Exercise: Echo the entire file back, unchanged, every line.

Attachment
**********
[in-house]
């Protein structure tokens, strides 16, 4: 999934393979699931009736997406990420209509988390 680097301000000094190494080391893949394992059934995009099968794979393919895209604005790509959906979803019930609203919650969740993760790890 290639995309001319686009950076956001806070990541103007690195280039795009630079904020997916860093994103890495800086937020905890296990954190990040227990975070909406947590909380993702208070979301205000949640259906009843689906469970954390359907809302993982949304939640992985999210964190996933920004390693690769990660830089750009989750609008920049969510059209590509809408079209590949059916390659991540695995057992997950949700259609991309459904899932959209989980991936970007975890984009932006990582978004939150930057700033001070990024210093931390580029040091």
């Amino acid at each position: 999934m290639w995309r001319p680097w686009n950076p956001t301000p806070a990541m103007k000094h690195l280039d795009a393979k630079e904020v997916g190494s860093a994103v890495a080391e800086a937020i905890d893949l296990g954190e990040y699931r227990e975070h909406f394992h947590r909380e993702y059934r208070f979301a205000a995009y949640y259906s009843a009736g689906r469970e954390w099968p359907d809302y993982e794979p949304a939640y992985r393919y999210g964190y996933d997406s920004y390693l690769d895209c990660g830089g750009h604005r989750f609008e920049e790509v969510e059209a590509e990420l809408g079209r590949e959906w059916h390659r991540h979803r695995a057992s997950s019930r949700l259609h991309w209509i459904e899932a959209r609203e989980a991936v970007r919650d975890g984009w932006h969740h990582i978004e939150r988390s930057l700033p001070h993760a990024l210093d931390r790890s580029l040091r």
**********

[in-house]
């Protein structure tokens, strides 16, 4: 999934393979699931009736997406990420209509988390 680097301000000094190494080391893949394992059934995009099968794979393919895209604005790509959906979803019930609203919650969740993760790890 290639995309001319686009950076956001806070990541103007690195280039795009630079904020997916860093994103890495800086937020905890296990954190990040227990975070909406947590909380993702208070979301205000949640259906009843689906469970954390359907809302993982949304939640992985999210964190996933920004390693690769990660830089750009989750609008920049969510059209590509809408079209590949059916390659991540695995057992997950949700259609991309459904899932959209989980991936970007975890984009932006990582978004939150930057700033001070990024210093931390580029040091």
């Amino acid at each position: 999934m290639w995309r001319p680097w686009n950076p956001t301000p806070a990541m103007k000094h690195l280039d795009a393979k630079e904020v997916g190494s860093a994103v890495a080391e800086a937020i905890d893949l296990g954190e990040y699931r227990e975070h909406f394992h947590r909380e993702y059934r208070f979301a205000a995009y949640y259906s009843a009736g689906r469970e954390w099968p359907d809302y993982e794979p949304a939640y992985r393919y999210g964190y996933d997406s920004y390693l690769d895209c990660g830089g750009h604005r989750f609008e920049e790509v969510e059209a590509e990420l809408g079209r590949e959906w059916h390659r991540h979803r695995a057992s997950s019930r949700l259609h991309w209509i459904e899932a959209r609203e989980a991936v970007r919650d975890g984009w932006h969740h990582i978004e939150r988390s930057l700033p001070h993760a990024l210093d931390r790890s580029l040091r």